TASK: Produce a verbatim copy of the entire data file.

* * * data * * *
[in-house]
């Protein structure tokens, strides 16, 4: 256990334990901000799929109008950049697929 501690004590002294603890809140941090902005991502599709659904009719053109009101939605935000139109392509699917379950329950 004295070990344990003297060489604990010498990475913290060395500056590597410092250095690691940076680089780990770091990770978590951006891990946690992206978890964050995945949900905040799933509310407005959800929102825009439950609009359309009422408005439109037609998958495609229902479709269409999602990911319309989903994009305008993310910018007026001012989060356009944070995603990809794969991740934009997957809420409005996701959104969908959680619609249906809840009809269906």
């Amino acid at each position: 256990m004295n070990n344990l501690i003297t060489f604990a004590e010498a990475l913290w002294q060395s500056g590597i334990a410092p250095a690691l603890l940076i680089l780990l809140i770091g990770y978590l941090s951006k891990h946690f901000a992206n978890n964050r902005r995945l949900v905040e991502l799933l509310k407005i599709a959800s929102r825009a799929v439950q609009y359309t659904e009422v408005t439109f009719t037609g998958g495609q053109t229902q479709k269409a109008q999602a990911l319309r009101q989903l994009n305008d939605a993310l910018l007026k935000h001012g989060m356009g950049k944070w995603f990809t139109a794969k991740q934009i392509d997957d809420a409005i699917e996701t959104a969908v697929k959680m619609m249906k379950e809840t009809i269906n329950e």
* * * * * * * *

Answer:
[in-house]
């Protein structure tokens, strides 16, 4: 256990334990901000799929109008950049697929 501690004590002294603890809140941090902005991502599709659904009719053109009101939605935000139109392509699917379950329950 004295070990344990003297060489604990010498990475913290060395500056590597410092250095690691940076680089780990770091990770978590951006891990946690992206978890964050995945949900905040799933509310407005959800929102825009439950609009359309009422408005439109037609998958495609229902479709269409999602990911319309989903994009305008993310910018007026001012989060356009944070995603990809794969991740934009997957809420409005996701959104969908959680619609249906809840009809269906």
């Amino acid at each position: 256990m004295n070990n344990l501690i003297t060489f604990a004590e010498a990475l913290w002294q060395s500056g590597i334990a410092p250095a690691l603890l940076i680089l780990l809140i770091g990770y978590l941090s951006k891990h946690f901000a992206n978890n964050r902005r995945l949900v905040e991502l799933l509310k407005i599709a959800s929102r825009a799929v439950q609009y359309t659904e009422v408005t439109f009719t037609g998958g495609q053109t229902q479709k269409a109008q999602a990911l319309r009101q989903l994009n305008d939605a993310l910018l007026k935000h001012g989060m356009g950049k944070w995603f990809t139109a794969k991740q934009i392509d997957d809420a409005i699917e996701t959104a969908v697929k959680m619609m249906k379950e809840t009809i269906n329950e």